• The mitigation strategies do not seem very solid. If a new node detects multiple chains which originate from the same proof chain it can try to query other nodes for older blocks all the way to the block in which the competing chains diverged and if no one around has this long history - it's not clear how the conflict is resolved, and how a DOS is prevented. Since this attack will only put new nodes at risk - but new nodes can become the majority, by number or hash power, and/or cause a fork.
    – ripper234
    Commented Jul 28, 2013 at 18:17
  • @ripper234: The crux of the attack is that nodes don't keep old blocks, an attacker with a fake history is no different from an honest node with the real history. But if there are archive nodes exist with the old blocks, the conflict resolution is easy - the real history will have a block which will hash to the value of the proof chain, and the fake history will not. Commented Jul 28, 2013 at 19:55
  • @ripper234: that's why new nodes will refuse to participate in the network until the situation has been resolved.
    – bitfreak
    Commented Jul 29, 2013 at 1:24
  • @MeniRosenfeld - I think the concept of archive notes is just not well defined enough. If the security of the network depends on archive nodes, then the entire scheme is just another form of "lite client" that some people will use, but for absolute security you'll need to run or trust an archive node.
    – ripper234
    Commented Jul 29, 2013 at 10:09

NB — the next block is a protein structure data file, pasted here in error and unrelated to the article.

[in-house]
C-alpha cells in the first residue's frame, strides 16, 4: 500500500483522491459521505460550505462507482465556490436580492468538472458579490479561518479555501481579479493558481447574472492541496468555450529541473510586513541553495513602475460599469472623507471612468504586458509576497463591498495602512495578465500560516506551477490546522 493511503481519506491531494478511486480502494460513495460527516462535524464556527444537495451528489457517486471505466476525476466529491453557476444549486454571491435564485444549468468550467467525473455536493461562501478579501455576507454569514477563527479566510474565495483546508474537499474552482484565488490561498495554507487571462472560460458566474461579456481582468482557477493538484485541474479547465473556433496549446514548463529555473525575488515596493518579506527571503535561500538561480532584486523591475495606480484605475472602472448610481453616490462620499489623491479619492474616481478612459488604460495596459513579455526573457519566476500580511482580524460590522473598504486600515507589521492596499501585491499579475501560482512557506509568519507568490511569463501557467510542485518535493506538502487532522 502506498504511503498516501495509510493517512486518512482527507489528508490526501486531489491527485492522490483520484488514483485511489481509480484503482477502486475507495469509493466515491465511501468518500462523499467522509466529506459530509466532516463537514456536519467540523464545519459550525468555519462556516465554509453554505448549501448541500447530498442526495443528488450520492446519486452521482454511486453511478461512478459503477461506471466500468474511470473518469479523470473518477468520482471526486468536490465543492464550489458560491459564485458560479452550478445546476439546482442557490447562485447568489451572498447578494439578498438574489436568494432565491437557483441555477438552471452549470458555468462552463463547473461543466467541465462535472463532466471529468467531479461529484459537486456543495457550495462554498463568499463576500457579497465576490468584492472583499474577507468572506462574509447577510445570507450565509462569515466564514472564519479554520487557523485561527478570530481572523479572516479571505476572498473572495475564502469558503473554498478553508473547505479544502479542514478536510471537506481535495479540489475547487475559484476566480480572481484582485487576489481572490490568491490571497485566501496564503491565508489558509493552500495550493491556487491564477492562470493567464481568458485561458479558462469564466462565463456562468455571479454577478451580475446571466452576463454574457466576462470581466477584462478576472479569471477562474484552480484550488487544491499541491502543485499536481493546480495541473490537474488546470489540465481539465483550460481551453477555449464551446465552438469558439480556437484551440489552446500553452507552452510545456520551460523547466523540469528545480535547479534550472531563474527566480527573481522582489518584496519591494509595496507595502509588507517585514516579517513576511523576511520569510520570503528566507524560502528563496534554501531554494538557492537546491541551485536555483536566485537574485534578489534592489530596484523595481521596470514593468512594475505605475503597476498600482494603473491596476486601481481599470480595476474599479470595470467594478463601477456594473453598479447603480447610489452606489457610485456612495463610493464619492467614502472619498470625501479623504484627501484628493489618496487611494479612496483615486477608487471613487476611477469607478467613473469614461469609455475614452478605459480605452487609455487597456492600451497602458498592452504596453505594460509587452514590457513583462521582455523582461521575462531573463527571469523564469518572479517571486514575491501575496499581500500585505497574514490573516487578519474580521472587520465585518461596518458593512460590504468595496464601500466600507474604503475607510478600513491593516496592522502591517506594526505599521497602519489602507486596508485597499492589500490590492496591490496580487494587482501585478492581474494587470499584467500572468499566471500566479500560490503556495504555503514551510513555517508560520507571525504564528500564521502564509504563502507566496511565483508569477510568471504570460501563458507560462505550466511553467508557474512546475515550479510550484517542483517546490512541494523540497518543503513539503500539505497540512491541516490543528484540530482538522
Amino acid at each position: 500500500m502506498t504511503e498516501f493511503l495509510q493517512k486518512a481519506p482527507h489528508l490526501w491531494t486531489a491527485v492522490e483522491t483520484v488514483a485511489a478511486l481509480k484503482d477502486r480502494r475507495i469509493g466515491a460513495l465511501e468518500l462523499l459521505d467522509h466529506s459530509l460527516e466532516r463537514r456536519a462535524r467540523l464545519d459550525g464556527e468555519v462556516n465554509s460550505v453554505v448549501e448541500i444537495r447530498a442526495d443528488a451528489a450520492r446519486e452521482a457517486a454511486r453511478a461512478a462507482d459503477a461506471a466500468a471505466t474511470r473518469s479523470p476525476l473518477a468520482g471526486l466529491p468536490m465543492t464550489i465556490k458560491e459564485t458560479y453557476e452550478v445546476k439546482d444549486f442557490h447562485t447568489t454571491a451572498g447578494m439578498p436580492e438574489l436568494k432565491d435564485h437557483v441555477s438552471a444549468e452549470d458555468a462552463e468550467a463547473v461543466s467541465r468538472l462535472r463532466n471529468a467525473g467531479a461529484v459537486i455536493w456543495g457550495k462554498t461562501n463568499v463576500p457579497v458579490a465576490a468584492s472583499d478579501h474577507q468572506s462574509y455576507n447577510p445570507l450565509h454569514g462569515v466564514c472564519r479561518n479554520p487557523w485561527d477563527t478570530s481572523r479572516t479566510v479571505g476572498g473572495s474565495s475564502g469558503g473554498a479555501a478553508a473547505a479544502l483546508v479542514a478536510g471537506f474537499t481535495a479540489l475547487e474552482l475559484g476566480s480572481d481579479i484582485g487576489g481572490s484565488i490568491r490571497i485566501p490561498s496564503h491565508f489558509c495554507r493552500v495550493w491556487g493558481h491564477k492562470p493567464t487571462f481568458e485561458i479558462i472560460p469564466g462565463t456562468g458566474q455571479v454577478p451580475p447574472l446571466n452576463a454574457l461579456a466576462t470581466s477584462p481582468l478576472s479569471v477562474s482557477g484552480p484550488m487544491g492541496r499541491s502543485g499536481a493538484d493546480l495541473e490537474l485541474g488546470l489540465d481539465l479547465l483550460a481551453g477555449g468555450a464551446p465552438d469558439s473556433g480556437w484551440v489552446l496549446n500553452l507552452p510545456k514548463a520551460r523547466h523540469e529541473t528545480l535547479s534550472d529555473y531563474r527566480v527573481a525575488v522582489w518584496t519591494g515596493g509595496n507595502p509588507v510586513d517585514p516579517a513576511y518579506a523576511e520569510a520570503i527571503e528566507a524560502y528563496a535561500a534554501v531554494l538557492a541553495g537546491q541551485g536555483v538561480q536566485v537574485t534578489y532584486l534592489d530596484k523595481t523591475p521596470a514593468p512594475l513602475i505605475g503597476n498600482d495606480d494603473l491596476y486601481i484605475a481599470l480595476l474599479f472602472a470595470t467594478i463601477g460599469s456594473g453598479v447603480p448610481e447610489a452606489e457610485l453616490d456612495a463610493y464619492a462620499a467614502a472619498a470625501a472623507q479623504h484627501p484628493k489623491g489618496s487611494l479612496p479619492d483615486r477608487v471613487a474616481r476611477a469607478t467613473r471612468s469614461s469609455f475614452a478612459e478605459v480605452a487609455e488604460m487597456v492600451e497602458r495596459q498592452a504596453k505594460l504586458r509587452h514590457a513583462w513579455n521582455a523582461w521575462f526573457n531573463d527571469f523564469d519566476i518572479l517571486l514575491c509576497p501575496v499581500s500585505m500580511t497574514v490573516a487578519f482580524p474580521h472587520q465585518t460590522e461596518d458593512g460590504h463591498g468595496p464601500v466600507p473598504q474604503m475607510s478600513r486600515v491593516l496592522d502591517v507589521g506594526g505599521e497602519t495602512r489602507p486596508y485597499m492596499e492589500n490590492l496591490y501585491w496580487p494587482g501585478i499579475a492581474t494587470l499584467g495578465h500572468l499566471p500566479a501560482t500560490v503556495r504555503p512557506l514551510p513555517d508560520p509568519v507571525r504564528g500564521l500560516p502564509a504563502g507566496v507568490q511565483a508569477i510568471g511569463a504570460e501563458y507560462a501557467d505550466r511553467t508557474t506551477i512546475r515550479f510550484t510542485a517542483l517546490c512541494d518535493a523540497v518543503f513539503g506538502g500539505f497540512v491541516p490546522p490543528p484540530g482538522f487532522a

• @ripper234: the solution doesn't rely on archive nodes since no one is required to store any historic data, it's just one extra defense. The main idea is to stop new nodes from joining the network if they detect two competing chains which originate from the same proof chain. In this way we can minimize the number of nodes who adopt the fake chain. You are right though, the system doesn't provide the level of "absolute security" that bitcoin provides since it doesn't store everything right back to the genesis block. We do have to give up a little bit of security if we want the advantages.
    – bitfreak
    Commented Jul 29, 2013 at 10:45

If the chain is too big to fit on miners, the the archival nodes wont be able to send the chain to the miners.

The problem with comparing long chains is that you cannot hold them all in the computer at the same time.

If you must delete old blocks, I think it is better to implement slasher first. With slasher, if the block is older than 2000 blocks ago, you can delete almost all of it.

You have to save a little... blockhash, LastClosedLedgerhash, hash of transactions in the block, and some POS signatures.

You can delete all the old transactions, and you can delete old ledgers. In this case an archive would work splendidly. You could ask for any historic block from the archive and instantly be able to tell that it is a valid part of your chain.

My efforts: https://github.com/zack-bitcoin/basiccoin